Regis is captured at a Christmas party during flight training at Fort Rucker. 
 
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Carr, Regis John: 1976  Hanchey Field
Carr, Regis John: 1976 Hanchey Field
The TH-55 helicopter, in the process of preflight, is one that Regis flew during primary flight training. It had a gas engine, transmission belts, a magnetic compass and a radio. OK, it had few more instruments than the compass, but not many: temp, fuel & tachometer.

WIKI: While the Army hadn't found the Model 269 adequate for combat missions, in 1964 it adopted the Model 269A as its training helicopter to replace the TH-23 and designated it the TH-55A Osage. 792 TH-55 helicopters would be delivered by 1969 and it would remain in service as the Army's primary helicopter trainer until it was replaced in 1988 by the UH-1 Huey. In 1964, Hughes introduced the slightly-larger three-seat Model 269B which it marketed as the Hughes 300. The Hughes 300 was followed in 1969 by the improved Hughes 300C (sometimes 269C). This 300C introduced a more powerful 190hp (140kW) Lycoming HIO-360-D1A engine and increased diameter rotor, giving a payload increase of 45%, plus overall performance improvements. At the time of its replacement in 1988, over 60,000 Army pilots had trained on TH-55 making it the Army's longest serving training helicopter.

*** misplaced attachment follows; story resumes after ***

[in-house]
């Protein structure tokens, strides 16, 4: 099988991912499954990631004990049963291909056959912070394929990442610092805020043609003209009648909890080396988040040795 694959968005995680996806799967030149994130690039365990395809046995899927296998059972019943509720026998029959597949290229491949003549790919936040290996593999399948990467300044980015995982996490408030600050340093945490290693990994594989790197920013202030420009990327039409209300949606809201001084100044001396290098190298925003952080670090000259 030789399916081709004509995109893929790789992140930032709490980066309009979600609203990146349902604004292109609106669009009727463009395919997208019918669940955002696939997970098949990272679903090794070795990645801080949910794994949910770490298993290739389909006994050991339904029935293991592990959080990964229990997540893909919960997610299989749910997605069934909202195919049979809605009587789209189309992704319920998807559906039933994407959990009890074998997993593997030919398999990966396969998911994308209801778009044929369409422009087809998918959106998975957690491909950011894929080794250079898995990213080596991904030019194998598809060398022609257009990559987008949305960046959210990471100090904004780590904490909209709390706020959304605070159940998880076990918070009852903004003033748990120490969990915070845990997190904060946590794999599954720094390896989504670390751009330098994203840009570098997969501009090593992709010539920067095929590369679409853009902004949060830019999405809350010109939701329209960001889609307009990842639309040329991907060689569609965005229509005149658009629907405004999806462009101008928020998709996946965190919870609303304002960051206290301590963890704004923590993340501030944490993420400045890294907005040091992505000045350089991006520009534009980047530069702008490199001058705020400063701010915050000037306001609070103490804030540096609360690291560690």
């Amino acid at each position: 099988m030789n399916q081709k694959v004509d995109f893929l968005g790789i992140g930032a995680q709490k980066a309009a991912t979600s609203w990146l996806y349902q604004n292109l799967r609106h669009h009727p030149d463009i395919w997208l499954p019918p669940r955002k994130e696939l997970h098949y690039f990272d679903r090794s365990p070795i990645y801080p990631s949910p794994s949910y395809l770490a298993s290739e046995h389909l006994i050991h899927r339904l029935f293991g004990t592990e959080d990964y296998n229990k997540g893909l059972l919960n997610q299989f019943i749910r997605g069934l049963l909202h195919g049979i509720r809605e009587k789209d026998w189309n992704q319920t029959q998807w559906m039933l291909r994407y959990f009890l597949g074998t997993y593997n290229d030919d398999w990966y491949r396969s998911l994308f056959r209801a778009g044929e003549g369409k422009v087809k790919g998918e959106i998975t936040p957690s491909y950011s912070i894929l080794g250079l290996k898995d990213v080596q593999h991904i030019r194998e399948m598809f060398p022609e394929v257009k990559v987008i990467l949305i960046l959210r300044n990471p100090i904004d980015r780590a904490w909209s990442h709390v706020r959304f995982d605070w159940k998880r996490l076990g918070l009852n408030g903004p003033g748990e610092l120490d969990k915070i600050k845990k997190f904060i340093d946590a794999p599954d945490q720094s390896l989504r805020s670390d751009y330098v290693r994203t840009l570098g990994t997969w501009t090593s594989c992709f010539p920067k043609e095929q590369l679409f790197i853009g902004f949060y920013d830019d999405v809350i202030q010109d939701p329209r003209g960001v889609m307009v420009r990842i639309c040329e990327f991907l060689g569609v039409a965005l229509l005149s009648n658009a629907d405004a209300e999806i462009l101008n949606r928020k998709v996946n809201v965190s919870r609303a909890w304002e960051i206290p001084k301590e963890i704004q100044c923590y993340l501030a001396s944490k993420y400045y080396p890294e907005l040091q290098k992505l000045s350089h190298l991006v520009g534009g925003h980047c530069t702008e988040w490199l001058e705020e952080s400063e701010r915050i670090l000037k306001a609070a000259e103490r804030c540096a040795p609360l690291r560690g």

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Carr, Regis John: 1977 A-220 Airfield Pass
Carr, Regis John: 1977 A-220 Airfield Pass
This pass was issued to the 2nd Aviation crews so that they could enter Airfield-220 that was across the street from the main gate of Camp Casey, Korea. The designation, 220 was often refered to as Second-To-None which was also the 2nd Infantry Division motto. All airfields and helipads in South Korea were numbered A-### or H-###. Outside the gate at the south end of the airfield was the Grand Old Flag Shop at which pilots would purchase mugs, Cokes and their drinking suits - a blue one-piece, zip-up item worn during special parties at the O-Club. There was one exception; one pilot (an odd duck) with an obsession with the red because his mother never let him wear that color...he was the only pilot of the roughly 70 pilots not in blue.